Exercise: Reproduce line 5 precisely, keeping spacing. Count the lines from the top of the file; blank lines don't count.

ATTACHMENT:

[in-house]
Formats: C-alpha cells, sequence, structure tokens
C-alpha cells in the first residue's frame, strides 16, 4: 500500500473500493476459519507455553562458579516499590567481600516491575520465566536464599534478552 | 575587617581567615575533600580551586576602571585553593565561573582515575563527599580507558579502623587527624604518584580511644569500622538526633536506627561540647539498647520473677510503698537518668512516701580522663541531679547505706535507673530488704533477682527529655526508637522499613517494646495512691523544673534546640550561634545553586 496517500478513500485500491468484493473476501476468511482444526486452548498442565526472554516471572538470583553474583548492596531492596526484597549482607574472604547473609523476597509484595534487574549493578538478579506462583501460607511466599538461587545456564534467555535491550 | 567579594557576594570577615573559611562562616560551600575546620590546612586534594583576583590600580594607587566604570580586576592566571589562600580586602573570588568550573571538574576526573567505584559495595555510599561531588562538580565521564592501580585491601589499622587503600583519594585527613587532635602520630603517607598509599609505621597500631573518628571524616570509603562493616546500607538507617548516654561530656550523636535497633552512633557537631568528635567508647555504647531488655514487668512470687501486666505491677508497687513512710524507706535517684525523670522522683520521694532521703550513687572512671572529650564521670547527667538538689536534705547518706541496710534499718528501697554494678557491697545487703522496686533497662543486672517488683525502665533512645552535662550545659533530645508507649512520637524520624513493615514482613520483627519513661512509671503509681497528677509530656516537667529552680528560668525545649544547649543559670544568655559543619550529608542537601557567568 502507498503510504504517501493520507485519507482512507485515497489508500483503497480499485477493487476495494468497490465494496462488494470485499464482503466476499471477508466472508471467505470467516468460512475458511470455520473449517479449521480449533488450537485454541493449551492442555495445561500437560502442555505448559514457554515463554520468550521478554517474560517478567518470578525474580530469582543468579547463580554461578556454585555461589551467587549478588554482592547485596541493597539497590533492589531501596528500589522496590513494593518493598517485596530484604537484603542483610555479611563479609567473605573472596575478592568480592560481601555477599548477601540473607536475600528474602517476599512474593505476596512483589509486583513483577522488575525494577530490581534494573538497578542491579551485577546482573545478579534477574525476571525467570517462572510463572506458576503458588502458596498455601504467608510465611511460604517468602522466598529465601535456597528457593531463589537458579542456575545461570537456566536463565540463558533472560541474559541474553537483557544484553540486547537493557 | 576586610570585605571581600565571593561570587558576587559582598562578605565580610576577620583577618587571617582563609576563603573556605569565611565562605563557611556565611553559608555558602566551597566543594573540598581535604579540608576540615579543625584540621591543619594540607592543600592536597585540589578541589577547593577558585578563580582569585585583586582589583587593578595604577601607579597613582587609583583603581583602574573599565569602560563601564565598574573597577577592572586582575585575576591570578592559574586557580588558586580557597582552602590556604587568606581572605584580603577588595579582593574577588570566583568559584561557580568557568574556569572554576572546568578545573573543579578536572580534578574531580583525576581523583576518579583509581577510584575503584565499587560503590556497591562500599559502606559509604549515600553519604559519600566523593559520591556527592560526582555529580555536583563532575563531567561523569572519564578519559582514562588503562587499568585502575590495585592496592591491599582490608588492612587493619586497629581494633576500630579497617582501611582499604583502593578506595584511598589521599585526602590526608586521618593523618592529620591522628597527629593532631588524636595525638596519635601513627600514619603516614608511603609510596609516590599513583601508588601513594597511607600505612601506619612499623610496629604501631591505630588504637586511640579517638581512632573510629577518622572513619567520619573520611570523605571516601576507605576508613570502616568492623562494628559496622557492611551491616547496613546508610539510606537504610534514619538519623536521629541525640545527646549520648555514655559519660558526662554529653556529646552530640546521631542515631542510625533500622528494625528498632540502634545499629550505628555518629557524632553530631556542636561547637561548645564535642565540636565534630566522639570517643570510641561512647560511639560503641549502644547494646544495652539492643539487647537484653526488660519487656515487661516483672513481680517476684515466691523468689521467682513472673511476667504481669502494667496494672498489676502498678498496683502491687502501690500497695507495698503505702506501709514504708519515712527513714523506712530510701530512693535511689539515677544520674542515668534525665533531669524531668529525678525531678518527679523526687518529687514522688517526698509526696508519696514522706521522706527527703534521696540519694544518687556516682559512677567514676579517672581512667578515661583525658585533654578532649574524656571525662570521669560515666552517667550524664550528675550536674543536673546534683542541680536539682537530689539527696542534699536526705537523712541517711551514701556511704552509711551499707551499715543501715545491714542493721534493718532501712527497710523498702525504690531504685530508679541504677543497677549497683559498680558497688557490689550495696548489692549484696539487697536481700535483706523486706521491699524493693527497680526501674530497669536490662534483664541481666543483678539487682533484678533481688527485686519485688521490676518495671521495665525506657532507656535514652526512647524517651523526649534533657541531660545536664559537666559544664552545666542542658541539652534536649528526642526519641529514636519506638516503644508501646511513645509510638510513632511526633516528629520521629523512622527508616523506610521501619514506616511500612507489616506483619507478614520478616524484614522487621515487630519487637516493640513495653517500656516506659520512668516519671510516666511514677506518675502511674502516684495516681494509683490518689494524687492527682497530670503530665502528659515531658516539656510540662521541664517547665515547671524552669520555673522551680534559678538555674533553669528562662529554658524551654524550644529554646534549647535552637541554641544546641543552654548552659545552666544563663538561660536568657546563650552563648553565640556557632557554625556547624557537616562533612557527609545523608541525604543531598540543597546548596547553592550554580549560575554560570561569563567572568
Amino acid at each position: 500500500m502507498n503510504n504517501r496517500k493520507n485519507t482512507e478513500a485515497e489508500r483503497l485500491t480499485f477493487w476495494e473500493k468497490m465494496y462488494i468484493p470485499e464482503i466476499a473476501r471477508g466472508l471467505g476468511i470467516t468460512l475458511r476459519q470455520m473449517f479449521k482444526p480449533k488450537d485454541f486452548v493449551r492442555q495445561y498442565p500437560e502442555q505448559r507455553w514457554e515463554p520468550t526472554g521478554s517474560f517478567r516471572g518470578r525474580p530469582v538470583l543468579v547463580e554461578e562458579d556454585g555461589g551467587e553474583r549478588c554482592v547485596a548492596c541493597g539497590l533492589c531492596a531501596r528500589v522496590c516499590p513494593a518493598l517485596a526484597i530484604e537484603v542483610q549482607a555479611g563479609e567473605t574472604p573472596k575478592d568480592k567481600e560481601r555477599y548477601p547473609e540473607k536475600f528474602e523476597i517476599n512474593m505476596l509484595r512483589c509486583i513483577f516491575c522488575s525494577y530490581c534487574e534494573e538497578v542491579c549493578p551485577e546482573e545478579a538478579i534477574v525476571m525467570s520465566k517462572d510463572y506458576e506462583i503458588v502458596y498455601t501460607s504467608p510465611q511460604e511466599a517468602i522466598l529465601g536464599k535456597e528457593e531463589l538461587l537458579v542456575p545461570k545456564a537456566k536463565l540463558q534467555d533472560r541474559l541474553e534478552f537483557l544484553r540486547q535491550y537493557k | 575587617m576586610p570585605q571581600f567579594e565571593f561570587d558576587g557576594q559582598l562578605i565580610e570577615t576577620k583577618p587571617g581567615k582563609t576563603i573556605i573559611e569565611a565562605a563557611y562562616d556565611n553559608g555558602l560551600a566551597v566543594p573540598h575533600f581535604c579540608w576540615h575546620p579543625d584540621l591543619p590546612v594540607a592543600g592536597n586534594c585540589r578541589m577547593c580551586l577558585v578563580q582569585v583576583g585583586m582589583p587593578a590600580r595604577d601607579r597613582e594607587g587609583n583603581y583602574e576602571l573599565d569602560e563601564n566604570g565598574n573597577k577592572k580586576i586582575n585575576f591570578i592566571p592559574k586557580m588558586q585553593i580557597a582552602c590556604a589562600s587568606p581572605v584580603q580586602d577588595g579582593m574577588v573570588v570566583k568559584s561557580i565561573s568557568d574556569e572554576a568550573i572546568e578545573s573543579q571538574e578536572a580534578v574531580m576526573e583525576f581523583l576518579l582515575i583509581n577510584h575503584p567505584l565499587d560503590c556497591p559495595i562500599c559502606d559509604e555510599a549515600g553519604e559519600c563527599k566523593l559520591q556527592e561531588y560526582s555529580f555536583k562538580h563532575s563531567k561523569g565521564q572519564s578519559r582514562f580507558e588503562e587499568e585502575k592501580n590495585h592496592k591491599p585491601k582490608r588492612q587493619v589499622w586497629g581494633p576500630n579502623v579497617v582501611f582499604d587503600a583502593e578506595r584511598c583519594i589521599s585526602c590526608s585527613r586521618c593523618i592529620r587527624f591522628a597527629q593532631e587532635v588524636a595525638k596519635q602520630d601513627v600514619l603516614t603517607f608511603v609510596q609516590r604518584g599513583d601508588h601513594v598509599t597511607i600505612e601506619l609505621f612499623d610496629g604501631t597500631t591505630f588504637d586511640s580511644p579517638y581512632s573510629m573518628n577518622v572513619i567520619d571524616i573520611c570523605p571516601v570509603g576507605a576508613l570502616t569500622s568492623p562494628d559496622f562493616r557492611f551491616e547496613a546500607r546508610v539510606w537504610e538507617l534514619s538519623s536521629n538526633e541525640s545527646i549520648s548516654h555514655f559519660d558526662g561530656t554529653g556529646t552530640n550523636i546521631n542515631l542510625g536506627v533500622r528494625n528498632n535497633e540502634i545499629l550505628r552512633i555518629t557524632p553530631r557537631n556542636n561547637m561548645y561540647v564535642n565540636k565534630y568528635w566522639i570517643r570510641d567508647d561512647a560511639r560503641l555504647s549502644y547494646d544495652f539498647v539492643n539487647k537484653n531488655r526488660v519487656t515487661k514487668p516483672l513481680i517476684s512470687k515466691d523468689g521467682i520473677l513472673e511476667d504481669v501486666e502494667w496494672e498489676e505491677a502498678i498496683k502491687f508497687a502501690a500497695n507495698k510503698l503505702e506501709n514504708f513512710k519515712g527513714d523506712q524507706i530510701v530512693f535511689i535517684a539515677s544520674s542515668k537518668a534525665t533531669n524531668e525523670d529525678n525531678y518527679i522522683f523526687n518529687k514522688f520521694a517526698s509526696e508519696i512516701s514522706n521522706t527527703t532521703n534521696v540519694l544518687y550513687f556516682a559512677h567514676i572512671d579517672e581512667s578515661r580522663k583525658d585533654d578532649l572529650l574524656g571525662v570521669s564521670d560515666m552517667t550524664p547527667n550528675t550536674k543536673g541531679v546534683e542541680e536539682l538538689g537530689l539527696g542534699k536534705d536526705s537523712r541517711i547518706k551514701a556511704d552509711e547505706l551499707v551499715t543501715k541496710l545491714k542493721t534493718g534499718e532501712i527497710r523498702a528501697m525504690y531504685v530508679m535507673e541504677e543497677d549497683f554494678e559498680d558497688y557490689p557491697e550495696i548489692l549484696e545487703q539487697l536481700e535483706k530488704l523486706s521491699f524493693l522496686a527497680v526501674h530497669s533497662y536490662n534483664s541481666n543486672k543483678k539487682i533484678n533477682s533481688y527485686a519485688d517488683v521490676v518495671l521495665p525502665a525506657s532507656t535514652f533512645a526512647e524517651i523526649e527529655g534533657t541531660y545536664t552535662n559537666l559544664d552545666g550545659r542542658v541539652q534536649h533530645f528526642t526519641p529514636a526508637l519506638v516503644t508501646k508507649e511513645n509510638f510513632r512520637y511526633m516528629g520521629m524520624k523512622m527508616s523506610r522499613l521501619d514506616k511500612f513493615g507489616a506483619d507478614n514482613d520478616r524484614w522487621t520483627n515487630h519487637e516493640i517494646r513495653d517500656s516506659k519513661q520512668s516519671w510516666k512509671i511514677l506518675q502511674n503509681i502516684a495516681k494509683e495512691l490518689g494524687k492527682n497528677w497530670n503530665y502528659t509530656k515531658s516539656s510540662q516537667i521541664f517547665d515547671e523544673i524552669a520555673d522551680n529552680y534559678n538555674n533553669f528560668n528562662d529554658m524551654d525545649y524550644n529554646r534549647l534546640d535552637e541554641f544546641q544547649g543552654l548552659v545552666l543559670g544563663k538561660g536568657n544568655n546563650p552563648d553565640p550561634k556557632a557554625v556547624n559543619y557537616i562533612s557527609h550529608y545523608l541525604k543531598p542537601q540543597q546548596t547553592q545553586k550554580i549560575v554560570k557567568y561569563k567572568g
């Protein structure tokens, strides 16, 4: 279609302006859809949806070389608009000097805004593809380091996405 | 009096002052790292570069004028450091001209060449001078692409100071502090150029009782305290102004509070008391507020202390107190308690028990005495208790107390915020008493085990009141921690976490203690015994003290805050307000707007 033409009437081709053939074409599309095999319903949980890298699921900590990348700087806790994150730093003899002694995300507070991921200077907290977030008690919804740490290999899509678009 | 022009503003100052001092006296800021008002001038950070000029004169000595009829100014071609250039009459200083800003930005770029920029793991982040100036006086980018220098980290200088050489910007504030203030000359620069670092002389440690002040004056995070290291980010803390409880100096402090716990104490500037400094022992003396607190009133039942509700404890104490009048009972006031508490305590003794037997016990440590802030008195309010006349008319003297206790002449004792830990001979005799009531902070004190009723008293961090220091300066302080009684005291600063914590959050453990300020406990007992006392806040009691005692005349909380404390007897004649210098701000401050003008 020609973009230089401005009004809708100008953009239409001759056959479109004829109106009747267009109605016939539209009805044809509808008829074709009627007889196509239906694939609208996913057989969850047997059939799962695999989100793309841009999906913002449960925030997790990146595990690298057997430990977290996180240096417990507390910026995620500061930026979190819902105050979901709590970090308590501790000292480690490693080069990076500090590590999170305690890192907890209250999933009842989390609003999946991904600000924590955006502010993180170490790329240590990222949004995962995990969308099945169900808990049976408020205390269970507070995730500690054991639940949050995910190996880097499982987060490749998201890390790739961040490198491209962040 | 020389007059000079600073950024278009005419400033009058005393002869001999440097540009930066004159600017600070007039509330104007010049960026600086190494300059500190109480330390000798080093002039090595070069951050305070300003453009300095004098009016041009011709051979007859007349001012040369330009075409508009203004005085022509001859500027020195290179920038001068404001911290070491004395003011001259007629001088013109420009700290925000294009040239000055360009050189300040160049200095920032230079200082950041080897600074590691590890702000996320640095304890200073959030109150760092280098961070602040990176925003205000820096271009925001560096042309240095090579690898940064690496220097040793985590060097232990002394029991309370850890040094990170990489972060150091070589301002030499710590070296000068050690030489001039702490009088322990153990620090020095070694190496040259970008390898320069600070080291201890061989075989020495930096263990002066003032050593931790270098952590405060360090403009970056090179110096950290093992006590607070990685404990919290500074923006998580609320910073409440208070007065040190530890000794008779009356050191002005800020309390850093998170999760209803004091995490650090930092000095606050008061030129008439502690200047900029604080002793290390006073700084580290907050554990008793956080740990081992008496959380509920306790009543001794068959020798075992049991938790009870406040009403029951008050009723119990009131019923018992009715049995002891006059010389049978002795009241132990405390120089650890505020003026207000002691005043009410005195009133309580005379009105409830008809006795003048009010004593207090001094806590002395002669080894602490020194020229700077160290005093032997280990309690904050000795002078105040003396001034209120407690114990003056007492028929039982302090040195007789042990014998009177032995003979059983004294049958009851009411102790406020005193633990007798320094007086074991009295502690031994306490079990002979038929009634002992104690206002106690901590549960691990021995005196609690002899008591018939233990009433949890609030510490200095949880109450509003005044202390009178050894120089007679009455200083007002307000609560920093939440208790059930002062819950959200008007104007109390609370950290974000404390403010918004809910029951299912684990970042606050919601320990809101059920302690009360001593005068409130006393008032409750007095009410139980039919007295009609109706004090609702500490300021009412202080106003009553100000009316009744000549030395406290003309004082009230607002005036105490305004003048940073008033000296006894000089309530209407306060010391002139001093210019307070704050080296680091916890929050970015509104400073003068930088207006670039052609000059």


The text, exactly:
């Protein structure tokens, strides 16, 4: 279609302006859809949806070389608009000097805004593809380091996405 | 009096002052790292570069004028450091001209060449001078692409100071502090150029009782305290102004509070008391507020202390107190308690028990005495208790107390915020008493085990009141921690976490203690015994003290805050307000707007 033409009437081709053939074409599309095999319903949980890298699921900590990348700087806790994150730093003899002694995300507070991921200077907290977030008690919804740490290999899509678009 | 022009503003100052001092006296800021008002001038950070000029004169000595009829100014071609250039009459200083800003930005770029920029793991982040100036006086980018220098980290200088050489910007504030203030000359620069670092002389440690002040004056995070290291980010803390409880100096402090716990104490500037400094022992003396607190009133039942509700404890104490009048009972006031508490305590003794037997016990440590802030008195309010006349008319003297206790002449004792830990001979005799009531902070004190009723008293961090220091300066302080009684005291600063914590959050453990300020406990007992006392806040009691005692005349909380404390007897004649210098701000401050003008 020609973009230089401005009004809708100008953009239409001759056959479109004829109106009747267009109605016939539209009805044809509808008829074709009627007889196509239906694939609208996913057989969850047997059939799962695999989100793309841009999906913002449960925030997790990146595990690298057997430990977290996180240096417990507390910026995620500061930026979190819902105050979901709590970090308590501790000292480690490693080069990076500090590590999170305690890192907890209250999933009842989390609003999946991904600000924590955006502010993180170490790329240590990222949004995962995990969308099945169900808990049976408020205390269970507070995730500690054991639940949050995910190996880097499982987060490749998201890390790739961040490198491209962040 | 020389007059000079600073950024278009005419400033009058005393002869001999440097540009930066004159600017600070007039509330104007010049960026600086190494300059500190109480330390000798080093002039090595070069951050305070300003453009300095004098009016041009011709051979007859007349001012040369330009075409508009203004005085022509001859500027020195290179920038001068404001911290070491004395003011001259007629001088013109420009700290925000294009040239000055360009050189300040160049200095920032230079200082950041080897600074590691590890702000996320640095304890200073959030109150760092280098961070602040990176925003205000820096271009925001560096042309240095090579690898940064690496220097040793985590060097232990002394029991309370850890040094990170990489972060150091070589301002030499710590070296000068050690030489001039702490009088322990153990620090020095070694190496040259970008390898320069600070080291201890061989075989020495930096263990002066003032050593931790270098952590405060360090403009970056090179110096950290093992006590607070990685404990919290500074923006998580609320910073409440208070007065040190530890000794008779009356050191002005800020309390850093998170999760209803004091995490650090930092000095606050008061030129008439502690200047900029604080002793290390006073700084580290907050554990008793956080740990081992008496959380509920306790009543001794068959020798075992049991938790009870406040009403029951008050009723119990009131019923018992009715049995002891006059010389049978002795009241132990405390120089650890505020003026207000002691005043009410005195009133309580005379009105409830008809006795003048009010004593207090001094806590002395002669080894602490020194020229700077160290005093032997280990309690904050000795002078105040003396001034209120407690114990003056007492028929039982302090040195007789042990014998009177032995003979059983004294049958009851009411102790406020005193633990007798320094007086074991009295502690031994306490079990002979038929009634002992104690206002106690901590549960691990021995005196609690002899008591018939233990009433949890609030510490200095949880109450509003005044202390009178050894120089007679009455200083007002307000609560920093939440208790059930002062819950959200008007104007109390609370950290974000404390403010918004809910029951299912684990970042606050919601320990809101059920302690009360001593005068409130006393008032409750007095009410139980039919007295009609109706004090609702500490300021009412202080106003009553100000009316009744000549030395406290003309004082009230607002005036105490305004003048940073008033000296006894000089309530209407306060010391002139001093210019307070704050080296680091916890929050970015509104400073003068930088207006670039052609000059």